Welcome to the second part of my 2x2 interview series. I am interviewing two friends I’ve met on exchange in 2020 and we’re all about the ins and outs, the juicy bits of studying abroad during covid times. This is the continuation of my interview with my friend Kwinten from Belgium, the first half of which you can find here.
Has the whole experience changed the way you look at Belgium now?
Not at Belgium per se, rather at myself and the people around me. I don’t think you can compare countries, but I think that through the first two weeks of self-isolation I grew a lot. It was a harsh time for me for various reasons, also because I had to actually start taking care of myself, but I definitely changed. When I came back to Belgium I realised that I’d outgrown certain things. I had different points of view than before I’d left.
It’s just something in the way you go about things, right? It’s hard to pinpoint the change, but it also permeates everything in your life.
Exactly, and I know that I didn’t spend a long time in Scotland, but it was enough for me to change! I still care about people around me, but I also realise that I have to do things the way that I want to. And that those two approaches can coexist in our lives. We can respect others while living our life the way we want to. I don’t let myself be discouraged by other people’s opinions anymore. When you’re on Erasmus, you make your decisions.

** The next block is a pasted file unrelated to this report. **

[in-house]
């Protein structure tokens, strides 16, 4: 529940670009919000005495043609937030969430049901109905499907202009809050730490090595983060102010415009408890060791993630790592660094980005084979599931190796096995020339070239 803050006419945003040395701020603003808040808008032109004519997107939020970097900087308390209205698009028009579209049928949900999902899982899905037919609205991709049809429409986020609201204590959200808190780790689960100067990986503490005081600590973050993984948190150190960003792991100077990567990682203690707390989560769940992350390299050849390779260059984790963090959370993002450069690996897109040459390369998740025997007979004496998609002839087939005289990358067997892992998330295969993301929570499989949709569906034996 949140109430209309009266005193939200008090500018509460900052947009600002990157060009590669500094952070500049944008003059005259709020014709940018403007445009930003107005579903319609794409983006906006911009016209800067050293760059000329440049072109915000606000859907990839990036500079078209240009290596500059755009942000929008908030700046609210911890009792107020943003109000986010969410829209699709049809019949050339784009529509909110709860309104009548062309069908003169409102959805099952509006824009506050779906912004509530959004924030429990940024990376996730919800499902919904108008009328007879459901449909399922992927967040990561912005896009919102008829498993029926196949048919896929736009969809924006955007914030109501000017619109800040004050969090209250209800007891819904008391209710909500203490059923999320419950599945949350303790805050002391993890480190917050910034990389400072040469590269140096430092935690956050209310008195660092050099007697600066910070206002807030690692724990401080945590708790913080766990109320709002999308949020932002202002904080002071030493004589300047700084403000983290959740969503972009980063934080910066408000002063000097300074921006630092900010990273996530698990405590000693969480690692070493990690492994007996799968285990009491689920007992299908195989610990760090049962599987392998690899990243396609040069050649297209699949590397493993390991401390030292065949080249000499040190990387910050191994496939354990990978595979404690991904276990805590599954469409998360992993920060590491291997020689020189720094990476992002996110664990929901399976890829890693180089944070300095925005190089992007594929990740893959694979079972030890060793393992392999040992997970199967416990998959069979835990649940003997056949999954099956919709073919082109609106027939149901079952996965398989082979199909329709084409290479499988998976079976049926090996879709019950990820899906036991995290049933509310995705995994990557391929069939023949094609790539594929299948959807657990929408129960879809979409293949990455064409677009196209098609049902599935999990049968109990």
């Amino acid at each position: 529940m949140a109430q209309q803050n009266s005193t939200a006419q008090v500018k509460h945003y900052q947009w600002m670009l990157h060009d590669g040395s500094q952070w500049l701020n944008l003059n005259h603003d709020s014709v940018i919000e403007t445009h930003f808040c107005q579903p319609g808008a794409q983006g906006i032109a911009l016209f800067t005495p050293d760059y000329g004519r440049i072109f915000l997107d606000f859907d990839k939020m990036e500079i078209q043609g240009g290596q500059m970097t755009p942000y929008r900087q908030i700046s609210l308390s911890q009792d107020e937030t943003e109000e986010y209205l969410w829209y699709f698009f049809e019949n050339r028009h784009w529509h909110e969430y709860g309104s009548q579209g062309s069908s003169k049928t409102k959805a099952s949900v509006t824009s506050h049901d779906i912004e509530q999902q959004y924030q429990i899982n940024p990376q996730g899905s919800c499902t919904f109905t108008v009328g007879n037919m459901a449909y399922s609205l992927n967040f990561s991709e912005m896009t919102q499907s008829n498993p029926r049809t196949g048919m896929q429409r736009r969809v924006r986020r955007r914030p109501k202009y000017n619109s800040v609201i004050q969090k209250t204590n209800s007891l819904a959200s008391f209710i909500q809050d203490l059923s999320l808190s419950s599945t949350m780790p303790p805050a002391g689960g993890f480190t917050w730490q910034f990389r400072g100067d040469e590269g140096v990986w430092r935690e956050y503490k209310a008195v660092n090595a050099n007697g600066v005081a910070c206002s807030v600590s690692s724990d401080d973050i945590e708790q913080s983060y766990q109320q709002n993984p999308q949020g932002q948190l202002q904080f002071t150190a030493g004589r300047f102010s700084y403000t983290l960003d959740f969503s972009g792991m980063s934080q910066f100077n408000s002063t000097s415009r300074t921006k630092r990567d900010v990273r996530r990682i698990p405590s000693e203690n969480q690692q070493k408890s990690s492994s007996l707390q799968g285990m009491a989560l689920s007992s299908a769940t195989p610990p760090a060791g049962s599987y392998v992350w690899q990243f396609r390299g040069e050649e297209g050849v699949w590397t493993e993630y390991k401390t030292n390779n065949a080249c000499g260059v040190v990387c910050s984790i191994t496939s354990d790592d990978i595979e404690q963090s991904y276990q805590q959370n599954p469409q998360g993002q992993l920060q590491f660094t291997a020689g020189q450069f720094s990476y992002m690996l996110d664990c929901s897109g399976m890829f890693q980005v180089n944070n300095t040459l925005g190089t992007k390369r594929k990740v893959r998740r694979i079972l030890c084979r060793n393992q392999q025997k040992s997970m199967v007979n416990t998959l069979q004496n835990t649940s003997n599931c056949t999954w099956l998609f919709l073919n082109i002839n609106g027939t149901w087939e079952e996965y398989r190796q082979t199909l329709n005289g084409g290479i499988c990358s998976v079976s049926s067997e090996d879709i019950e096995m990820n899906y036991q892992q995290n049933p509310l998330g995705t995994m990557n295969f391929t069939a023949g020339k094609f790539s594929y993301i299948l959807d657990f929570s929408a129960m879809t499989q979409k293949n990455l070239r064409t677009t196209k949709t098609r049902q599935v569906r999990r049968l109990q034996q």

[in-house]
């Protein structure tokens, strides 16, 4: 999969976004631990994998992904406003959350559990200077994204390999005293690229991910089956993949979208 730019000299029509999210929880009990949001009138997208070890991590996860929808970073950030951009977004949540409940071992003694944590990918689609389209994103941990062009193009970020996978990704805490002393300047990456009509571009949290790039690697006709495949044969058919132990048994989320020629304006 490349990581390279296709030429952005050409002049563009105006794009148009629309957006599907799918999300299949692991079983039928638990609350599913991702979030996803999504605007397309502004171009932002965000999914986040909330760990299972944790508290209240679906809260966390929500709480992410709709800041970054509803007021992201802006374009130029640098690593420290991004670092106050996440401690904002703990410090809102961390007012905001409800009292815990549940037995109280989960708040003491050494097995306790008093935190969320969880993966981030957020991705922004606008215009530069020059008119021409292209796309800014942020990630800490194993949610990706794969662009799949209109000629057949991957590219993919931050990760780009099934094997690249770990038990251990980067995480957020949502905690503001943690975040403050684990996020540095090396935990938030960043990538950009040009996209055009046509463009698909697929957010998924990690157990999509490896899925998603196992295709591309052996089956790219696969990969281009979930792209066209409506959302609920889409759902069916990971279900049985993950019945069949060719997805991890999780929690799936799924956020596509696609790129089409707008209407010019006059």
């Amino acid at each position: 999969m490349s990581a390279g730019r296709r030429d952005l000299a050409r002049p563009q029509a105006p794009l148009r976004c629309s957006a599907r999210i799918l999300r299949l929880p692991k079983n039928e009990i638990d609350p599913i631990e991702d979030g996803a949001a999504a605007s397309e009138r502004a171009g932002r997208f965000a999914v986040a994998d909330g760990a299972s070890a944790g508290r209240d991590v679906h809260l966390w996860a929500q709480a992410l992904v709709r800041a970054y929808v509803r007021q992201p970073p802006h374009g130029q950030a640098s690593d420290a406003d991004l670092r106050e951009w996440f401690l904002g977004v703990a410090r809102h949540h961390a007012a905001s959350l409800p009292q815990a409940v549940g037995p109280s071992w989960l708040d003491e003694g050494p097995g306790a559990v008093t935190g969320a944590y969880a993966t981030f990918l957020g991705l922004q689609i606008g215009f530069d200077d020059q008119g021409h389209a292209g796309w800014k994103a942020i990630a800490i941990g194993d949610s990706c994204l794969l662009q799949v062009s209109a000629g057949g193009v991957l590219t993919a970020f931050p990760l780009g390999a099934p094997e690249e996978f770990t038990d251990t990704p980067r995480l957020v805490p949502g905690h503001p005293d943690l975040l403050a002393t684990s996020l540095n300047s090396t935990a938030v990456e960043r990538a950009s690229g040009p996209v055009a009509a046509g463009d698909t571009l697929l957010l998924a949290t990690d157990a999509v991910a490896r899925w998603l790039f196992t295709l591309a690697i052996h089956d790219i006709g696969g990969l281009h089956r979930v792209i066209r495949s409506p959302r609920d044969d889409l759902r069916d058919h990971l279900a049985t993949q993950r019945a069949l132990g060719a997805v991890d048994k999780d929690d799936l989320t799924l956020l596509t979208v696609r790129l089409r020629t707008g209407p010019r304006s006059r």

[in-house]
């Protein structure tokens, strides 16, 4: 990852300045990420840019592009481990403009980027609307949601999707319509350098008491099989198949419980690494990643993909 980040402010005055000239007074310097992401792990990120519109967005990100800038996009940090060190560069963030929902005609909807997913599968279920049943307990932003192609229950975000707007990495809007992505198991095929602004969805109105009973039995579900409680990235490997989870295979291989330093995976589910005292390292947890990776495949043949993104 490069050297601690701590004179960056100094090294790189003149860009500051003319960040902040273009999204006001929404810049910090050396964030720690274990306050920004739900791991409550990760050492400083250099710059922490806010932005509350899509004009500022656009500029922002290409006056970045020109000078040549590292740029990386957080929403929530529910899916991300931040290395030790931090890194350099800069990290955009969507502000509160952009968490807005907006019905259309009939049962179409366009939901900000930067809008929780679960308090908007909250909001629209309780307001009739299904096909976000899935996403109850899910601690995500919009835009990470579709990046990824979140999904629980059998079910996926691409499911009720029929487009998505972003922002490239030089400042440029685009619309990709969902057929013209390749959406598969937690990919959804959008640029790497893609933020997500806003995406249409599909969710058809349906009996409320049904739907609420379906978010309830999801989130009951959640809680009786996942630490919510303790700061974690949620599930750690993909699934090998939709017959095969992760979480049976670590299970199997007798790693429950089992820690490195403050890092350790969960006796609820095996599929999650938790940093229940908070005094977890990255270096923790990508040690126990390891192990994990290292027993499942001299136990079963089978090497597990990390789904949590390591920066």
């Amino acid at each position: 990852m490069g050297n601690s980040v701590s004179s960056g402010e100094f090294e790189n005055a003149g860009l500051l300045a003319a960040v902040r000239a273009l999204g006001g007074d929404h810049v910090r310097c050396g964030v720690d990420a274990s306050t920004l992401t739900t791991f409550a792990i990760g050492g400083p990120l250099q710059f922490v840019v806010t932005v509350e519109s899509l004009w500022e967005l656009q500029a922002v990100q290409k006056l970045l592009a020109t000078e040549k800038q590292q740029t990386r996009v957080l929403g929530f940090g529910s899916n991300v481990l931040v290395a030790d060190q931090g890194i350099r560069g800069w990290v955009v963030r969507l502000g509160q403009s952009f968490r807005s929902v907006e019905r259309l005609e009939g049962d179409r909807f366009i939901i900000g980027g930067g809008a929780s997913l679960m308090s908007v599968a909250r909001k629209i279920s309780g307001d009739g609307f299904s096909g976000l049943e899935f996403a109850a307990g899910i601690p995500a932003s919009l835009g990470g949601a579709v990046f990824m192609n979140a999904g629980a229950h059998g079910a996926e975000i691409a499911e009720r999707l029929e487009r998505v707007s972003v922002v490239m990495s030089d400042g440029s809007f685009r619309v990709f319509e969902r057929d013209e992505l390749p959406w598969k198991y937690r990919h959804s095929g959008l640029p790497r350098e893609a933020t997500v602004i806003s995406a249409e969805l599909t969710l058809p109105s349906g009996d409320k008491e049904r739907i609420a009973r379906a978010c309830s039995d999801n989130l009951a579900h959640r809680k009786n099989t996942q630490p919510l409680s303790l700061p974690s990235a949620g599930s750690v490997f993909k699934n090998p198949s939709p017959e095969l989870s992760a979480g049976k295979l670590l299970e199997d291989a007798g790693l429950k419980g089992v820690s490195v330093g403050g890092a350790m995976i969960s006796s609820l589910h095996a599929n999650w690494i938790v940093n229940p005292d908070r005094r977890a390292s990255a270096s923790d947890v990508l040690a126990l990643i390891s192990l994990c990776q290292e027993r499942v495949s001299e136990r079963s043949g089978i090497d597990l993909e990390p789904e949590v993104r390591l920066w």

And that is absolutely splendid, because then you really only do what you want to do. And the way you go about things – I feel like it is the most intrinsic way of doing whatever it be, because it comes out of you only.
And that was how I realised that I had been holding back before I left. I don’t put myself above other people, but I also don’t put other people’s needs above my own. And sometimes, that was difficult to understand for people back home. Now, if nobody else wants that last piece of cake, well – I’ll have it!
We have dabbled into this already, but – the fact that you were only in your Erasmus destination for five weeks before deciding to go back to your home country does not seem to make it any less of a transformative experience, am I right?
Exactly. I regret leaving – as soon as I booked the ticket, I started to regret it – but at the same time I had many reasons not to stay. I’m glad that I got the chance to go and that I did go. Leaving was hard and I regret it, but I would make the same choice again.
Would you have gone again and left early again?
That might sound peculiar, but I actually love that you have managed to embrace your experience as it was and realise that it had benefited you.
Now, we know that many things were more difficult because of the covid situation, but do you think some things were better? Perhaps in the sense that going on exchange during these times gave us something different?
We were restricted in some ways, but I think that made us choose our experiences more carefully. And the fact that the two of us formed an extended household meant that we hung out more than we might have otherwise. Of course that we would spend time together even under normal circumstances, but it wouldn’t be such an intensive vibe.